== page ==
This is a guest post from David who writes an excellent blog called The Physicians Library. Thank you David!
“What did you use on the floors?” This is a common question I have been getting recently from the recent third year medical students. Third year is a great time to begin building your “peripheral brain” – the pocket references and device apps you use to quickly look things up on the floors. Of course, your own personal preferences will depend on things like specialty interest, how much you want to spend, what do you have available, etc. If you want to use technology some things may be device dependent but in general there is a lot of overlap between Apple and Android apps available. I also used to have a Blackberry Torch and had some apps on there so perhaps there is good news for any holdouts out there. Here’s what I ended up using this year:
Maxwell Quick Medical Reference
At my school, the fourth-year class usually presents this as a gift to the new third-year students and I have some other schools doing this as well. Don’t worry if you can’t get this for free – it is dirt cheap. Really, there is no reason not to have this book. It’s a lifesaver for everything a student or resident needs to do from writing orders to the mini-mental status exam.
This may be more relevant for those interested in internal medicine but there are also similar books for other specialties. I also used the Pocket Pediatrics book. I liked these books because of the charts and algorithms presented. References for primary literature are also provided which can be useful if your attending asks you to look up the article for that particular recommendation. Another nice feature is that these books are in binders which you can open up and add your own pages. A common alternative I have seen others use is the Washington Manual of Medical Therapeutics.
This is a free app and all you need is a Medscape username and password. Although not quite as good as Up-to-Date it is fairly complete and well-organized. For most diseases it will have labeled sections on diagnosis, work-up, and treatment or management. It also includes its own drug monograph database and a host of calculator tools such as Ranson criteria or Centor. The one drawback is that it is not as searchable as I would like. For example, you cannot search for the aforementioned criteria as Ranson or Centor. You have to look for “pancreatitis prognosis” or “strep throat evaluation”. However, usually the search pulls a list as you are typing so you will likely find what you are looking for before you even completely type in a word.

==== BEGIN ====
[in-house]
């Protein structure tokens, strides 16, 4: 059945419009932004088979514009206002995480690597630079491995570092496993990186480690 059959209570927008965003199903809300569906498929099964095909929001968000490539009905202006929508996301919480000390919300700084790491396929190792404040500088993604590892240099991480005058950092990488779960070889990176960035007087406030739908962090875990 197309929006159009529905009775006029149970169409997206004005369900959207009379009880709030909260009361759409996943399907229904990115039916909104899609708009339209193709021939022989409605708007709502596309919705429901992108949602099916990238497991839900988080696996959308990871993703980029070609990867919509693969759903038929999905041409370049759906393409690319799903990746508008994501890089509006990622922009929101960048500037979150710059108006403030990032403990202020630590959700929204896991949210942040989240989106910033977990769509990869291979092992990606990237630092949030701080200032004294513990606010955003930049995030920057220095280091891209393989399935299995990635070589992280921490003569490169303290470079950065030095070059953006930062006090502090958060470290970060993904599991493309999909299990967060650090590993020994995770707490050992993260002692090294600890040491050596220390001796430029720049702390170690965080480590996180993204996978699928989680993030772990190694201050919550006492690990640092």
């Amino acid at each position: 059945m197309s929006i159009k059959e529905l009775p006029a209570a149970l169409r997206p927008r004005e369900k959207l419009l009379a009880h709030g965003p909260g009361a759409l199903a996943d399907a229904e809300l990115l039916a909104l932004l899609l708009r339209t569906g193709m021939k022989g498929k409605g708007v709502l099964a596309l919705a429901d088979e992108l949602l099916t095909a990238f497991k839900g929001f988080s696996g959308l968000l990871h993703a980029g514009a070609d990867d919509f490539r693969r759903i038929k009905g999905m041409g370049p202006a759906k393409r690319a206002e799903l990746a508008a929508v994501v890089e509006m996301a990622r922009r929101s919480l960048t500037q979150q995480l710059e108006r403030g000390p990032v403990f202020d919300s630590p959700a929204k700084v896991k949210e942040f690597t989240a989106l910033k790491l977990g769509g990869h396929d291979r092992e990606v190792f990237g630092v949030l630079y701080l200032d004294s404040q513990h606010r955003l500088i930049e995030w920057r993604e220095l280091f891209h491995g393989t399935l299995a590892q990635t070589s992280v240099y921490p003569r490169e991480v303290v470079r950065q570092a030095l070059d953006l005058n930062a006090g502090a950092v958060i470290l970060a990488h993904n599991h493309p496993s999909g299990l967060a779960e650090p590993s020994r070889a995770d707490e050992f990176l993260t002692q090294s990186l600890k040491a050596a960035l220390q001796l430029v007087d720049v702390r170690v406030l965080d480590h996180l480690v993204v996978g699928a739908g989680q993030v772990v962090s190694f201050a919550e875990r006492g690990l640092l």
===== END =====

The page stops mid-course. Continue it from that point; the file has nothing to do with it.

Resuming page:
This stands for Agency on Healthcare Research and Quality Electronic Preventative Services Selector. This app is essential for a rotation with a primary care component (e.g. outpatient medicine, family medicine). You type in the patient demographic data including gender, age, smoking status, and sexual activity and it pulls the current USPSTF recommendations for preventative services that patient should or should not be receiving.
This was my preferred drug monograph database during third year. It has a nice interaction checker, calculators, reference tables, and more. There are others like Micromedex and the one on Medscape. Whatever you do, have one and understand how it works.
Rotation Specific Tools
I actually am ambivalent on this book. For future surgeons, it may be more appropriate. I found it useful to a point but it had only decent yield for “pimping” and was not quite appropriate for the NBME shelf exam.
Quick Reference to the Diagnostic Criteria from DSM-IV-TR
I am not sure if all medical students will still be working with DSM-IV but either have a pocket reference (check if your school provides one) or download an app. Learning the specific criteria is particularly high yield for a psychiatry rotation and standardized tests.
Whatever you decide to use for your peripheral brain make sure you keep it tight to a select few resources and know how to find the information in each. It does you no good to be overloaded with tools and spending too much time figuring them out while you need information. Take some time on a weekend to really play with your tools and familiarize yourself with them.